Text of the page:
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Elkhart attorney suspended for ‘lack of respect’ for clients and courts

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The Indiana Supreme Court has suspended an Elkhart County attorney for at least two years after finding he committed numerous violations of the Indiana Professional Rules of Conduct, including throwing away client files that contained confidential information.

Those client files of Joseph Lehman were tossed into a trash bin where they remained several days. A newspaper reporter found information in the files relating to paternity and divorce cases as well as Social Security numbers and financial information.

The disciplinary action suspending Lehman, handed down Feb. 19, also says the attorney has failed to appear at numerous hearings in cases and has been held in contempt – even jailed – for such failures. He has failed to include filings with a signature, required notices, and correct case numbers and court names. The action also says that Lehman habitually filled out bankruptcy schedules incompletely and commingled client and attorney funds.

The order states: “Judges before whom Respondent practices gave detailed testimony regarding Respondent's deficiencies in 16 different cases. They testified that Respondent has consistently practiced far below the average level of performance for attorneys in Elkhart County, that he has failed to respond to attempts by the judges to help him improve his deficiencies, that he failed to follow through with an agreement to contact the Indiana Judges and Lawyers Assistance Program (‘JLAP’) for an assessment, that Respondent's deficiencies have created a tremendous amount of trouble for court staff, and that his conduct hurts his clients and the court system.”  One judge testified that Lehman shows “a complete lack of respect” in his client representation and “an utter disregard of court orders.”

Lehman has no disciplinary history and has represented many clients to a successful completion; however, the hearing officer found in aggravation, among other things, that Lehman has refused to acknowledge his misconduct, the “sheer volume of the repeated violations, apparent dishonesty, and lack of any effort to address or apologize for the problems indicate unfitness to practice” and “he has a contemptuous disregard for the most basic professional obligations.”

The justices found he violated Indiana Professional Conduct Rules 1.1; 1.2(a); 1.6(a); 1.9(c)(2); 1.15(a); and 8.4(d); as well as Ind. Admission and Discipline Rules 23(29)(a)(2), (3), and (4).

The suspension begins April 3 and he must petition for reinstatement.
 

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  • Careful Linda
    Linda, I sure hope you are not seeking a law license, for such eighteenth century sentiments could result in your denial in some jurisdictions minting attorneys for our tolerant and inclusive profession.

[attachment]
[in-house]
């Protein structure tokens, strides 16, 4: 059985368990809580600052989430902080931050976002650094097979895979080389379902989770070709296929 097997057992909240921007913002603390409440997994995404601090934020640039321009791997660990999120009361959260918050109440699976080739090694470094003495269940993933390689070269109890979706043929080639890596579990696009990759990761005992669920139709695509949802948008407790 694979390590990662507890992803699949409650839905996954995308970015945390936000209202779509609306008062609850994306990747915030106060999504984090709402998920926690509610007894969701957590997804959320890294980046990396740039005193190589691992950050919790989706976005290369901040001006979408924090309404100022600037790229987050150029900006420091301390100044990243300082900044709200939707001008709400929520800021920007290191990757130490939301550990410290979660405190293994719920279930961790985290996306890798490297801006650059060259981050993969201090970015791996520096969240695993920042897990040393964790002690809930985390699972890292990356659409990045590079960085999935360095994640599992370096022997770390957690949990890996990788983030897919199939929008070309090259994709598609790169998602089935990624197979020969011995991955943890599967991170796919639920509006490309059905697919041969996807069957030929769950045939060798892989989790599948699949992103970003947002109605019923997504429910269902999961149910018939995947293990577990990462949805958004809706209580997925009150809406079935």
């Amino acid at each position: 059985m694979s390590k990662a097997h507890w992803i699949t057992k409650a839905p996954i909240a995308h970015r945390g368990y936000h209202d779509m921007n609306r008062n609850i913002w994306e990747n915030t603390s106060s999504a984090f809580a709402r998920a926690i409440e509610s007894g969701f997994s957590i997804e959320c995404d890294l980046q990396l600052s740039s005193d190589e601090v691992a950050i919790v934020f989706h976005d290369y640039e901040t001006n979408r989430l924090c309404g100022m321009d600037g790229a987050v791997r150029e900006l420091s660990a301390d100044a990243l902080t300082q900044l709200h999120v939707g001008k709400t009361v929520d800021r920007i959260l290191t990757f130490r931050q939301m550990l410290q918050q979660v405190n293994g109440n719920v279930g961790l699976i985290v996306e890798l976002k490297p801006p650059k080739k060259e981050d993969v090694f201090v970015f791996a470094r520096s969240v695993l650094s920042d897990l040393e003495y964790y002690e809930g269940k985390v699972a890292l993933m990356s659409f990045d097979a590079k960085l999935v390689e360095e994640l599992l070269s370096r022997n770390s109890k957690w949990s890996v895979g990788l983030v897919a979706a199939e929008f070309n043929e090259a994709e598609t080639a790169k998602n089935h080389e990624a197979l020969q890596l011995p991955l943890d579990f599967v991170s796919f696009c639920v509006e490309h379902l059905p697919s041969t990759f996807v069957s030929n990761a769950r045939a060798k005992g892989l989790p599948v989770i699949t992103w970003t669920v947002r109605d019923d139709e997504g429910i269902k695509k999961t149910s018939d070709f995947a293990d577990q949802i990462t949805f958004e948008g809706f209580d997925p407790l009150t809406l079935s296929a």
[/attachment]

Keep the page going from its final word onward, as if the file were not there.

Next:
• Justice
    If justice is not found in a court room, it's time to clean house!!! Even judges are accountable to a higher Judge!!!

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    1. KUDOS to the Indiana Supreme Court for realizing that some bureacracies need to go to the stake. Recall what RWR said: "No government ever voluntarily reduces itself in size. Government programs, once launched, never disappear. Actually, a government bureau is the nearest thing to eternal life we'll ever see on this earth!" NOW ... what next to this rare and inspiring chopping block? Well, the Commission on Gender and Race (but not religion!?!) is way overdue. And some other Board's could be cut with a positive for State and the reputation of the Indiana judiciary.

    2. During a visit where an informant with police wears audio and video, does the video necessary have to show hand to hand transaction of money and narcotics?

    3. I will agree with that as soon as law schools stop lying to prospective students about salaries and employment opportunities in the legal profession. There is no defense to the fraudulent numbers first year salaries they post to mislead people into going to law school.

    4. The sad thing is that no fish were thrown overboard The "greenhorn" who had never fished before those 5 days was interrogated for over 4 hours by 5 officers until his statement was illicited, "I don't want to go to prison....." The truth is that these fish were measured frozen off shore and thawed on shore. The FWC (state) officer did not know fish shrink, so the only reason that these fish could be bigger was a swap. There is no difference between a 19 1/2 fish or 19 3/4 fish, short fish is short fish, the ticket was written. In addition the FWC officer testified at trial, he does not measure fish in accordance with federal law. There was a document prepared by the FWC expert that said yes, fish shrink and if these had been measured correctly they averaged over 20 inches (offshore frozen). This was a smoke and mirror prosecution.

    5. I love this, Dave! Many congrats to you! We've come a long way from studying for the bar together! :)

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